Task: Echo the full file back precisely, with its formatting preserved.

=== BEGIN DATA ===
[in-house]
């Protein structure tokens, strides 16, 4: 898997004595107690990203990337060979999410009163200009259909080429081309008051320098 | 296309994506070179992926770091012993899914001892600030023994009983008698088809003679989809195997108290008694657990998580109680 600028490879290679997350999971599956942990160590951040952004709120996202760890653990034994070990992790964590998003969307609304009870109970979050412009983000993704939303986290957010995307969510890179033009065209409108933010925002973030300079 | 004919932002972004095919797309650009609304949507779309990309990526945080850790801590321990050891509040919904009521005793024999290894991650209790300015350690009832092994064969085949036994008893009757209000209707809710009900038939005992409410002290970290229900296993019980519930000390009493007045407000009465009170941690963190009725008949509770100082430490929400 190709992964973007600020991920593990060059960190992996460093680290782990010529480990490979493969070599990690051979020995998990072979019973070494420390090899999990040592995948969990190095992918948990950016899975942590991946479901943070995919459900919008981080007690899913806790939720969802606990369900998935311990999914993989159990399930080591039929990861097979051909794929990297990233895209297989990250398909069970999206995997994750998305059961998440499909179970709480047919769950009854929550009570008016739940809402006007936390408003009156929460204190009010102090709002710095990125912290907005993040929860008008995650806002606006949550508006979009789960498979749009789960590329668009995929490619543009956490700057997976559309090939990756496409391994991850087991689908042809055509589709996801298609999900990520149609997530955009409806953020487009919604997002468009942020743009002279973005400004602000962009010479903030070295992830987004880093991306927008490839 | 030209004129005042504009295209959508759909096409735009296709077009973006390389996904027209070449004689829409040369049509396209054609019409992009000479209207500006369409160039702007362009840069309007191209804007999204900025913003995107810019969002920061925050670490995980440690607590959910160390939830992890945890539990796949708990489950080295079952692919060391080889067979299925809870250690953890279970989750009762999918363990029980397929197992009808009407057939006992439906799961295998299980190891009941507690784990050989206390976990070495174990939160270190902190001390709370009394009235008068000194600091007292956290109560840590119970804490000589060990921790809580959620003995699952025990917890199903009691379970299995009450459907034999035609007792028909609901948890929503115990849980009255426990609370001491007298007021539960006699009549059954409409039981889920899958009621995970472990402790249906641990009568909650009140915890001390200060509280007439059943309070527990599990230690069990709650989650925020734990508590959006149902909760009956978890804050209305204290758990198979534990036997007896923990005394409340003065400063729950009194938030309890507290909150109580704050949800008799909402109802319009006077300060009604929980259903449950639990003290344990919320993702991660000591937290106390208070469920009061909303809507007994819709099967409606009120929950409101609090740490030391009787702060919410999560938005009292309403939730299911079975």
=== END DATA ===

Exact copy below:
[in-house]
């Protein structure tokens, strides 16, 4: 898997004595107690990203990337060979999410009163200009259909080429081309008051320098 | 296309994506070179992926770091012993899914001892600030023994009983008698088809003679989809195997108290008694657990998580109680 600028490879290679997350999971599956942990160590951040952004709120996202760890653990034994070990992790964590998003969307609304009870109970979050412009983000993704939303986290957010995307969510890179033009065209409108933010925002973030300079 | 004919932002972004095919797309650009609304949507779309990309990526945080850790801590321990050891509040919904009521005793024999290894991650209790300015350690009832092994064969085949036994008893009757209000209707809710009900038939005992409410002290970290229900296993019980519930000390009493007045407000009465009170941690963190009725008949509770100082430490929400 190709992964973007600020991920593990060059960190992996460093680290782990010529480990490979493969070599990690051979020995998990072979019973070494420390090899999990040592995948969990190095992918948990950016899975942590991946479901943070995919459900919008981080007690899913806790939720969802606990369900998935311990999914993989159990399930080591039929990861097979051909794929990297990233895209297989990250398909069970999206995997994750998305059961998440499909179970709480047919769950009854929550009570008016739940809402006007936390408003009156929460204190009010102090709002710095990125912290907005993040929860008008995650806002606006949550508006979009789960498979749009789960590329668009995929490619543009956490700057997976559309090939990756496409391994991850087991689908042809055509589709996801298609999900990520149609997530955009409806953020487009919604997002468009942020743009002279973005400004602000962009010479903030070295992830987004880093991306927008490839 | 030209004129005042504009295209959508759909096409735009296709077009973006390389996904027209070449004689829409040369049509396209054609019409992009000479209207500006369409160039702007362009840069309007191209804007999204900025913003995107810019969002920061925050670490995980440690607590959910160390939830992890945890539990796949708990489950080295079952692919060391080889067979299925809870250690953890279970989750009762999918363990029980397929197992009808009407057939006992439906799961295998299980190891009941507690784990050989206390976990070495174990939160270190902190001390709370009394009235008068000194600091007292956290109560840590119970804490000589060990921790809580959620003995699952025990917890199903009691379970299995009450459907034999035609007792028909609901948890929503115990849980009255426990609370001491007298007021539960006699009549059954409409039981889920899958009621995970472990402790249906641990009568909650009140915890001390200060509280007439059943309070527990599990230690069990709650989650925020734990508590959006149902909760009956978890804050209305204290758990198979534990036997007896923990005394409340003065400063729950009194938030309890507290909150109580704050949800008799909402109802319009006077300060009604929980259903449950639990003290344990919320993702991660000591937290106390208070469920009061909303809507007994819709099967409606009120929950409101609090740490030391009787702060919410999560938005009292309403939730299911079975």